FILE - In this Nov. 4, 2017, file photo, Massachusetts running back Marquis Young (8) runs upfield against Mississippi State defenders in the first half of an NCAA college football game in Starkville, Miss. Marlon Mack looks around the Indianapolis Colts locker room and sees the nameplates changing on a continual basis. On Monday, Aug. 19, the names of Charcandrick West and Marquis Young appeared in running back row. On Tuesday, James Williams joined the group amid an injury rash that has decimated the Colts’ backfield depth. (AP Photo/Rogelio V. Solis, File)
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INDIANAPOLIS (AP) — Marlon Mack looks around the Indianapolis Colts locker room and sees the continually changing nameplates.

On Monday, Charcandrick West and Marquis Young went up on running back row. On Tuesday, James Williams joined the group. And more changes could be coming amid an injury rash that has decimated the Colts' backfield depth.

"You've just got to go out there and perform, each and every day," Mack said. "There's always competition and that's what they tell us, just go out there and perform at the highest level you can."

At least the clear leader of the group, Mack, is healthy after battling injuries each of his first two seasons.

He rushed for 358 yards playing behind Frank Gore as a rookie, when he missed two games. Last season with Gore in Miami, Mack won the starting job over two draft picks and finished with 908 yards and nine touchdowns despite missing four games.

If he becomes a 16-game workhorse in 2019, a 1,000-yard season not only seems feasible but likely given the Colts' goal of producing a top-five rushing offense.

But behind Mack there are concerns.

Nyheim Hines, listed second on the depth chart, survived a big collision on a punt return Saturday that left him flat on his back. He later explained he had the wind knocked out of him, and was golfing Monday.

The other backs haven't been nearly as fortunate.

A foot injury has kept Jordan Wilkins, Indy's No. 3 option, out of action since July 30. He's still listed as week to week.

Jonathan Williams, fourth on the depth chart, broke a rib in the first half of Saturday's loss to Cleveland and there's no timetable for his return. D'Onta Foreman, whom the Colts claimed off waivers from Houston two weeks ago, went on injured reserve with a torn bicep muscle and will likely miss the entire season after taking only seven snaps Saturday. Spencer Ware, signed during the offseason, remains on the physically unable to perform list.

Naturally, general manager Chris Ballard has been busy looking for replacements. He re-signed undrafted rookie Aca'Cedric Ware on Aug. 7 before this week's flurry.

"We need to get that position right," coach Frank Reich said. "We need to have some depth. We need to figure out and see how everything is going to unfold with the other injuries — with Jordan and with Jonathan — and just need to make sure that we are ready to go."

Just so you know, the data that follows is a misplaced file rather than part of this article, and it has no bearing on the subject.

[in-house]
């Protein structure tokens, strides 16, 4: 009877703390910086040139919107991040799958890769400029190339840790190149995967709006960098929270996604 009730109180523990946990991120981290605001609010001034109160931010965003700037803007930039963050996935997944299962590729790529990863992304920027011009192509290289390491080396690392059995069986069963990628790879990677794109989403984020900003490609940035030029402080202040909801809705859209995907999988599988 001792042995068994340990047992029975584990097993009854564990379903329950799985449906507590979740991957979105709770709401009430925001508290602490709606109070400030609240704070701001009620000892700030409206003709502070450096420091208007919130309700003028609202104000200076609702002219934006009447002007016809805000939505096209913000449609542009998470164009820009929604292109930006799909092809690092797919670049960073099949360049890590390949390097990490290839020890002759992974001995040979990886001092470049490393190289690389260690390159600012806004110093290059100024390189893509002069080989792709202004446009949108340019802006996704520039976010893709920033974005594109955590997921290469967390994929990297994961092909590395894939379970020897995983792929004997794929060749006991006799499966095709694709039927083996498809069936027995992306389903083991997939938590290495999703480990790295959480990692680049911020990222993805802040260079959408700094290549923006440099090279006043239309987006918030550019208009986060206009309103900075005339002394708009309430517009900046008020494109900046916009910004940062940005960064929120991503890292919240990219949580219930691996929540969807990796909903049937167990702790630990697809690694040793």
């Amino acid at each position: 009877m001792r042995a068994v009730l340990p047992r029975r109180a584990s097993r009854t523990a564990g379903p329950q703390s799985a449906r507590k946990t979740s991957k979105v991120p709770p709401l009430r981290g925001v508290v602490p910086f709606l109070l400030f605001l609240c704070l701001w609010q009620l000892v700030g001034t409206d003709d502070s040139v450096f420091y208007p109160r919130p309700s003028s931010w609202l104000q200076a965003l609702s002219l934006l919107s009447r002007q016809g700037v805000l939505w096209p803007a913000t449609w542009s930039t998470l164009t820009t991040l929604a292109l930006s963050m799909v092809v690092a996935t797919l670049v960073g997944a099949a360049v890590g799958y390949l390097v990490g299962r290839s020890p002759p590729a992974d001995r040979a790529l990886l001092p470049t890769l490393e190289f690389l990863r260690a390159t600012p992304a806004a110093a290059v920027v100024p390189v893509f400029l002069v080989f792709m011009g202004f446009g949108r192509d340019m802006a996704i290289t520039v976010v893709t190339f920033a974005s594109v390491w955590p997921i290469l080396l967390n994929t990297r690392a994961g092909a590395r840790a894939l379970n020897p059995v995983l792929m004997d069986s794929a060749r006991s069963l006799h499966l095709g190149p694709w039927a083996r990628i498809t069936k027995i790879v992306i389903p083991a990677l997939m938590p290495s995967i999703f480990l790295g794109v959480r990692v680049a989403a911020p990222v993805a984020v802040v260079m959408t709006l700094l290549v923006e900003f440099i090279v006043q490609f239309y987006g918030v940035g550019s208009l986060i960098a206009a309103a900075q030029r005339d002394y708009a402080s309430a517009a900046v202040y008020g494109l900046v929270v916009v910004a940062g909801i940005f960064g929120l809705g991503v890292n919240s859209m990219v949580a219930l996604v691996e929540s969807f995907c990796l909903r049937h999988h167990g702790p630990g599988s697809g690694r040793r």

It's taken a toll on the Colts' rushing productivity. Through two preseason games, Indy is averaging 89.0 yards per game and 3.7 yards per carry. Those numbers might not improve much this weekend with Reich announcing Wednesday most of the Colts' starters won't play against Chicago.

And with so many moving parts, Mack and Hines suddenly find themselves playing new roles: mentoring the three newcomers, who are scrambling to learn the playbook and figure out how where they fit in the offense.

"With the teaching, it's OK," Hines said. "We have so many details in the offense, we're giving ourselves pointers and reminders, too."

Inconsistent backfield rotations aren't the only problem.

Starting quarterback Andrew Luck continues rehabbing from a lower left leg injury, which has kept him out of all but three practices since January.

Meanwhile, the offensive line has played musical chairs with All-Pro guard Quenton Nelson dealing with an injured ankle, center Ryan Kelly missing time with a shoulder injury, and left tackle Anthony Castonzo taking extra time off during the week and on game day. Kelly returned to practice Aug. 11.

Inside the locker room nobody is panicking.

"Maybe to the outside it looks that bad," Kelly said. "But once you dissect it and go in there and break the film down, if something doesn't go perfectly right it's usually because one or two assignments are blown, and in the grand scheme of things on the offensive line, those are big plays."

But the revolving door of running backs also has opened a window of opportunity for the newcomers.

If Wilkins and Williams aren't back for the Sept. 8 season opener against the Los Angeles Chargers, Ward, Williams or Young could extend to 21 the Colts' league-high streak of consecutive seasons with an undrafted rookie on the opening day roster.

"It's greater than it was," Ware said when asked how the injuries have helped his odds. "All I have to do is get out there and show them I can play on this level and take advantage of those opportunities."

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